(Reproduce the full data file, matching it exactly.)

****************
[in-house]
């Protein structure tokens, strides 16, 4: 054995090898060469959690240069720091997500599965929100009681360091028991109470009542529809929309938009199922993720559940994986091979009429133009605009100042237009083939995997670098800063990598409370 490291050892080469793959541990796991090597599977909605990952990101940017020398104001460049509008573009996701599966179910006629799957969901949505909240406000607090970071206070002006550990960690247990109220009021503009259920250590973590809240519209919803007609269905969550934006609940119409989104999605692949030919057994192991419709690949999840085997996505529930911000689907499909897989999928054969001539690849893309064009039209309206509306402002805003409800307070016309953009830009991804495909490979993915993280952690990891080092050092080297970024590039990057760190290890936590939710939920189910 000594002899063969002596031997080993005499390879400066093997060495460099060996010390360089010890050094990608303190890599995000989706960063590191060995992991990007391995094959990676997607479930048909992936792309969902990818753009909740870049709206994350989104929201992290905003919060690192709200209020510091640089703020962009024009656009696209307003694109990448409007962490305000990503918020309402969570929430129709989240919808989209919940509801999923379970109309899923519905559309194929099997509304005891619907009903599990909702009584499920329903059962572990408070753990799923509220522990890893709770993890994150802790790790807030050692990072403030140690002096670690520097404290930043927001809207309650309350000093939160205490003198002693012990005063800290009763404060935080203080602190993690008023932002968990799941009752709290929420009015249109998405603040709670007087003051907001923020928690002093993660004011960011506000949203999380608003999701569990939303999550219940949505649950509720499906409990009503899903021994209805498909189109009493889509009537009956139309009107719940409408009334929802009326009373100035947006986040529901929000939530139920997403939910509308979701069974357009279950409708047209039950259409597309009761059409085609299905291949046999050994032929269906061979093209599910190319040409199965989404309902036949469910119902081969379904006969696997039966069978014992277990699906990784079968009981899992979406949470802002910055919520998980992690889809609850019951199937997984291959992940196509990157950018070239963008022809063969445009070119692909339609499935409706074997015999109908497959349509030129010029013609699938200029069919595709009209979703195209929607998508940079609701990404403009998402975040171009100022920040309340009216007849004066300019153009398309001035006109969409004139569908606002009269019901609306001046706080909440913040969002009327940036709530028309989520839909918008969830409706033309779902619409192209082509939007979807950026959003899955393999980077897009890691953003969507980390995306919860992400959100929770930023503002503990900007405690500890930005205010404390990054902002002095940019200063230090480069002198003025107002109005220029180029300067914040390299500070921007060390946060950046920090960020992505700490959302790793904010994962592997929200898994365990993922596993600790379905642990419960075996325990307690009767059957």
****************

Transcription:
[in-house]
């Protein structure tokens, strides 16, 4: 054995090898060469959690240069720091997500599965929100009681360091028991109470009542529809929309938009199922993720559940994986091979009429133009605009100042237009083939995997670098800063990598409370 490291050892080469793959541990796991090597599977909605990952990101940017020398104001460049509008573009996701599966179910006629799957969901949505909240406000607090970071206070002006550990960690247990109220009021503009259920250590973590809240519209919803007609269905969550934006609940119409989104999605692949030919057994192991419709690949999840085997996505529930911000689907499909897989999928054969001539690849893309064009039209309206509306402002805003409800307070016309953009830009991804495909490979993915993280952690990891080092050092080297970024590039990057760190290890936590939710939920189910 000594002899063969002596031997080993005499390879400066093997060495460099060996010390360089010890050094990608303190890599995000989706960063590191060995992991990007391995094959990676997607479930048909992936792309969902990818753009909740870049709206994350989104929201992290905003919060690192709200209020510091640089703020962009024009656009696209307003694109990448409007962490305000990503918020309402969570929430129709989240919808989209919940509801999923379970109309899923519905559309194929099997509304005891619907009903599990909702009584499920329903059962572990408070753990799923509220522990890893709770993890994150802790790790807030050692990072403030140690002096670690520097404290930043927001809207309650309350000093939160205490003198002693012990005063800290009763404060935080203080602190993690008023932002968990799941009752709290929420009015249109998405603040709670007087003051907001923020928690002093993660004011960011506000949203999380608003999701569990939303999550219940949505649950509720499906409990009503899903021994209805498909189109009493889509009537009956139309009107719940409408009334929802009326009373100035947006986040529901929000939530139920997403939910509308979701069974357009279950409708047209039950259409597309009761059409085609299905291949046999050994032929269906061979093209599910190319040409199965989404309902036949469910119902081969379904006969696997039966069978014992277990699906990784079968009981899992979406949470802002910055919520998980992690889809609850019951199937997984291959992940196509990157950018070239963008022809063969445009070119692909339609499935409706074997015999109908497959349509030129010029013609699938200029069919595709009209979703195209929607998508940079609701990404403009998402975040171009100022920040309340009216007849004066300019153009398309001035006109969409004139569908606002009269019901609306001046706080909440913040969002009327940036709530028309989520839909918008969830409706033309779902619409192209082509939007979807950026959003899955393999980077897009890691953003969507980390995306919860992400959100929770930023503002503990900007405690500890930005205010404390990054902002002095940019200063230090480069002198003025107002109005220029180029300067914040390299500070921007060390946060950046920090960020992505700490959302790793904010994962592997929200898994365990993922596993600790379905642990419960075996325990307690009767059957």